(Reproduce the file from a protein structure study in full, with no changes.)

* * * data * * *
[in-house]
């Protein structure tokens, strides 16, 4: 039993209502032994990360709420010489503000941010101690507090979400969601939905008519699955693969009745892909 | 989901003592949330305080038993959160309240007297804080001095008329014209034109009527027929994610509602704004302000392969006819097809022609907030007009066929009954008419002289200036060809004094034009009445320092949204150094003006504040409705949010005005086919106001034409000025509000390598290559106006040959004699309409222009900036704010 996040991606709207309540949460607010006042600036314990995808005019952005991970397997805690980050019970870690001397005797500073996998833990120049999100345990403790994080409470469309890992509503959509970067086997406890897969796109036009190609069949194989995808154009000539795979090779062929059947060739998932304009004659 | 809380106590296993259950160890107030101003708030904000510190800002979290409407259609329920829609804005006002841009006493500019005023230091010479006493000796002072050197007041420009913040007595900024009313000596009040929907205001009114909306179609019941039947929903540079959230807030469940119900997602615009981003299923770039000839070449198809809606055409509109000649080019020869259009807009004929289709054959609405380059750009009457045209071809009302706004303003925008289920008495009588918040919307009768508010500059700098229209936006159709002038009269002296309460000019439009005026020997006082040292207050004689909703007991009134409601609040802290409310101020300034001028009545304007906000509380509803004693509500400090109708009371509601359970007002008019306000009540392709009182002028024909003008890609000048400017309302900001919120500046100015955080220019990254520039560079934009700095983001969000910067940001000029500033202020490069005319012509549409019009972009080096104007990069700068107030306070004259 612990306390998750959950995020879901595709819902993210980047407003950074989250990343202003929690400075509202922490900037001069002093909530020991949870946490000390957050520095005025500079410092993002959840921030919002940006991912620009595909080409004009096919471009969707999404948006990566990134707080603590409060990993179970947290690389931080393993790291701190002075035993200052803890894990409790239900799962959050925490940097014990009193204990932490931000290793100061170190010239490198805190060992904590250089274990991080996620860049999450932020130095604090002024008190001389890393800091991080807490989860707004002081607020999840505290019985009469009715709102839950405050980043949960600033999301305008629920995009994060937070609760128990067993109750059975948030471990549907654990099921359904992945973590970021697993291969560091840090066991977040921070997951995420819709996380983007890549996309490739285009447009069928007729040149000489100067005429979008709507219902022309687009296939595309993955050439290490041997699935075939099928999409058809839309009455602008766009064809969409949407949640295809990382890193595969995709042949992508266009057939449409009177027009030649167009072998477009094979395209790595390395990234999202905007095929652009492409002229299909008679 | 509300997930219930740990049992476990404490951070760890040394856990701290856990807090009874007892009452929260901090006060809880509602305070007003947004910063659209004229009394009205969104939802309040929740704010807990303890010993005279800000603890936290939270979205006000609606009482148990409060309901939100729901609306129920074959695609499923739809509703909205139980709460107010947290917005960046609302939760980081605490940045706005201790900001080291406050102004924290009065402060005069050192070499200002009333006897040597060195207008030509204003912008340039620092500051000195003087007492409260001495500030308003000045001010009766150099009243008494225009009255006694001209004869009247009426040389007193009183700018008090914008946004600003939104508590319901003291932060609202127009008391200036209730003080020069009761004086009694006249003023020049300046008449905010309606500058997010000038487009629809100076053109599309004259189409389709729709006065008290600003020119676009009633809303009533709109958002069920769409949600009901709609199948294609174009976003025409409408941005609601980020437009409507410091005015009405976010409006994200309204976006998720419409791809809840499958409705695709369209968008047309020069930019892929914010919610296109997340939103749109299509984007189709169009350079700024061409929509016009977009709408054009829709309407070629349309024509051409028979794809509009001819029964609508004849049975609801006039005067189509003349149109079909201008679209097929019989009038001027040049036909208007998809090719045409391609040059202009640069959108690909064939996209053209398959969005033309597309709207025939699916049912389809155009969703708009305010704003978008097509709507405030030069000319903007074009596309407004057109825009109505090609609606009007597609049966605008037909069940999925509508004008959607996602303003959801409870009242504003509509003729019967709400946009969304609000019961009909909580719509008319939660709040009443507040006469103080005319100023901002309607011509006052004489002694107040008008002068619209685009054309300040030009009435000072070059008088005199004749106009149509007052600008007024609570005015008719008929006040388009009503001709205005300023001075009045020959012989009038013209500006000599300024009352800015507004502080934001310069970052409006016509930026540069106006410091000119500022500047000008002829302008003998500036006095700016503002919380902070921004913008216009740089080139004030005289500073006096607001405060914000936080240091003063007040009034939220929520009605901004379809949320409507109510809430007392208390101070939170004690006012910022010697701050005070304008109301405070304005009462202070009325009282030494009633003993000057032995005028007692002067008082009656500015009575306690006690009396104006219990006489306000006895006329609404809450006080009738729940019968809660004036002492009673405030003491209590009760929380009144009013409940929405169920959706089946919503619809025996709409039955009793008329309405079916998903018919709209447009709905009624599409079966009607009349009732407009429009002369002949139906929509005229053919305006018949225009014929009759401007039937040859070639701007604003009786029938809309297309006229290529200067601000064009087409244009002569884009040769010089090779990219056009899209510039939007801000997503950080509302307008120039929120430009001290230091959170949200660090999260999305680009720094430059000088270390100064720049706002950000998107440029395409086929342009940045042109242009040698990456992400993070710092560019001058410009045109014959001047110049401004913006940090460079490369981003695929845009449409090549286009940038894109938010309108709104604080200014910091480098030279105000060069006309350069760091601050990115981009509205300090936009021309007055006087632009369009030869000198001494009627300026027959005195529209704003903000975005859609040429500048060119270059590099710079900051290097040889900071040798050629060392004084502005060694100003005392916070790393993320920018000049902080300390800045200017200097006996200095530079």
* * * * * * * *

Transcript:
[in-house]
């Protein structure tokens, strides 16, 4: 039993209502032994990360709420010489503000941010101690507090979400969601939905008519699955693969009745892909 | 989901003592949330305080038993959160309240007297804080001095008329014209034109009527027929994610509602704004302000392969006819097809022609907030007009066929009954008419002289200036060809004094034009009445320092949204150094003006504040409705949010005005086919106001034409000025509000390598290559106006040959004699309409222009900036704010 996040991606709207309540949460607010006042600036314990995808005019952005991970397997805690980050019970870690001397005797500073996998833990120049999100345990403790994080409470469309890992509503959509970067086997406890897969796109036009190609069949194989995808154009000539795979090779062929059947060739998932304009004659 | 809380106590296993259950160890107030101003708030904000510190800002979290409407259609329920829609804005006002841009006493500019005023230091010479006493000796002072050197007041420009913040007595900024009313000596009040929907205001009114909306179609019941039947929903540079959230807030469940119900997602615009981003299923770039000839070449198809809606055409509109000649080019020869259009807009004929289709054959609405380059750009009457045209071809009302706004303003925008289920008495009588918040919307009768508010500059700098229209936006159709002038009269002296309460000019439009005026020997006082040292207050004689909703007991009134409601609040802290409310101020300034001028009545304007906000509380509803004693509500400090109708009371509601359970007002008019306000009540392709009182002028024909003008890609000048400017309302900001919120500046100015955080220019990254520039560079934009700095983001969000910067940001000029500033202020490069005319012509549409019009972009080096104007990069700068107030306070004259 612990306390998750959950995020879901595709819902993210980047407003950074989250990343202003929690400075509202922490900037001069002093909530020991949870946490000390957050520095005025500079410092993002959840921030919002940006991912620009595909080409004009096919471009969707999404948006990566990134707080603590409060990993179970947290690389931080393993790291701190002075035993200052803890894990409790239900799962959050925490940097014990009193204990932490931000290793100061170190010239490198805190060992904590250089274990991080996620860049999450932020130095604090002024008190001389890393800091991080807490989860707004002081607020999840505290019985009469009715709102839950405050980043949960600033999301305008629920995009994060937070609760128990067993109750059975948030471990549907654990099921359904992945973590970021697993291969560091840090066991977040921070997951995420819709996380983007890549996309490739285009447009069928007729040149000489100067005429979008709507219902022309687009296939595309993955050439290490041997699935075939099928999409058809839309009455602008766009064809969409949407949640295809990382890193595969995709042949992508266009057939449409009177027009030649167009072998477009094979395209790595390395990234999202905007095929652009492409002229299909008679 | 509300997930219930740990049992476990404490951070760890040394856990701290856990807090009874007892009452929260901090006060809880509602305070007003947004910063659209004229009394009205969104939802309040929740704010807990303890010993005279800000603890936290939270979205006000609606009482148990409060309901939100729901609306129920074959695609499923739809509703909205139980709460107010947290917005960046609302939760980081605490940045706005201790900001080291406050102004924290009065402060005069050192070499200002009333006897040597060195207008030509204003912008340039620092500051000195003087007492409260001495500030308003000045001010009766150099009243008494225009009255006694001209004869009247009426040389007193009183700018008090914008946004600003939104508590319901003291932060609202127009008391200036209730003080020069009761004086009694006249003023020049300046008449905010309606500058997010000038487009629809100076053109599309004259189409389709729709006065008290600003020119676009009633809303009533709109958002069920769409949600009901709609199948294609174009976003025409409408941005609601980020437009409507410091005015009405976010409006994200309204976006998720419409791809809840499958409705695709369209968008047309020069930019892929914010919610296109997340939103749109299509984007189709169009350079700024061409929509016009977009709408054009829709309407070629349309024509051409028979794809509009001819029964609508004849049975609801006039005067189509003349149109079909201008679209097929019989009038001027040049036909208007998809090719045409391609040059202009640069959108690909064939996209053209398959969005033309597309709207025939699916049912389809155009969703708009305010704003978008097509709507405030030069000319903007074009596309407004057109825009109505090609609606009007597609049966605008037909069940999925509508004008959607996602303003959801409870009242504003509509003729019967709400946009969304609000019961009909909580719509008319939660709040009443507040006469103080005319100023901002309607011509006052004489002694107040008008002068619209685009054309300040030009009435000072070059008088005199004749106009149509007052600008007024609570005015008719008929006040388009009503001709205005300023001075009045020959012989009038013209500006000599300024009352800015507004502080934001310069970052409006016509930026540069106006410091000119500022500047000008002829302008003998500036006095700016503002919380902070921004913008216009740089080139004030005289500073006096607001405060914000936080240091003063007040009034939220929520009605901004379809949320409507109510809430007392208390101070939170004690006012910022010697701050005070304008109301405070304005009462202070009325009282030494009633003993000057032995005028007692002067008082009656500015009575306690006690009396104006219990006489306000006895006329609404809450006080009738729940019968809660004036002492009673405030003491209590009760929380009144009013409940929405169920959706089946919503619809025996709409039955009793008329309405079916998903018919709209447009709905009624599409079966009607009349009732407009429009002369002949139906929509005229053919305006018949225009014929009759401007039937040859070639701007604003009786029938809309297309006229290529200067601000064009087409244009002569884009040769010089090779990219056009899209510039939007801000997503950080509302307008120039929120430009001290230091959170949200660090999260999305680009720094430059000088270390100064720049706002950000998107440029395409086929342009940045042109242009040698990456992400993070710092560019001058410009045109014959001047110049401004913006940090460079490369981003695929845009449409090549286009940038894109938010309108709104604080200014910091480098030279105000060069006309350069760091601050990115981009509205300090936009021309007055006087632009369009030869000198001494009627300026027959005195529209704003903000975005859609040429500048060119270059590099710079900051290097040889900071040798050629060392004084502005060694100003005392916070790393993320920018000049902080300390800045200017200097006996200095530079």